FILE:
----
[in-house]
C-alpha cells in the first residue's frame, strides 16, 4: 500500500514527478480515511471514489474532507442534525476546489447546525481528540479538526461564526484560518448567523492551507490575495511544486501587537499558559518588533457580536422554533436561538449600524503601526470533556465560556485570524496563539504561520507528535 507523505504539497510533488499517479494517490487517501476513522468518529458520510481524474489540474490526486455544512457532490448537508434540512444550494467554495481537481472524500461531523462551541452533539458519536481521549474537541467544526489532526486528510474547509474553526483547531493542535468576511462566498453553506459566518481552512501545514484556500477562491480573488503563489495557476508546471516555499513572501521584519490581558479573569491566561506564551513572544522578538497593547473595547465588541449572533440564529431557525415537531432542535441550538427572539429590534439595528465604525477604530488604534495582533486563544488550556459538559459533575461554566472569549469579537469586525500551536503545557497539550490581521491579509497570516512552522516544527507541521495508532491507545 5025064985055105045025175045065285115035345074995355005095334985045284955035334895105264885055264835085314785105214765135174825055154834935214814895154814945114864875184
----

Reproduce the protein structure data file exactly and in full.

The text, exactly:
[in-house]
C-alpha cells in the first residue's frame, strides 16, 4: 500500500514527478480515511471514489474532507442534525476546489447546525481528540479538526461564526484560518448567523492551507490575495511544486501587537499558559518588533457580536422554533436561538449600524503601526470533556465560556485570524496563539504561520507528535 507523505504539497510533488499517479494517490487517501476513522468518529458520510481524474489540474490526486455544512457532490448537508434540512444550494467554495481537481472524500461531523462551541452533539458519536481521549474537541467544526489532526486528510474547509474553526483547531493542535468576511462566498453553506459566518481552512501545514484556500477562491480573488503563489495557476508546471516555499513572501521584519490581558479573569491566561506564551513572544522578538497593547473595547465588541449572533440564529431557525415537531432542535441550538427572539429590534439595528465604525477604530488604534495582533486563544488550556459538559459533575461554566472569549469579537469586525500551536503545557497539550490581521491579509497570516512552522516544527507541521495508532491507545 5025064985055105045025175045065285115035345074995355005095334985045284955035334895105264885055264835085314785105214765135174825055154834935214814895154814945114864875184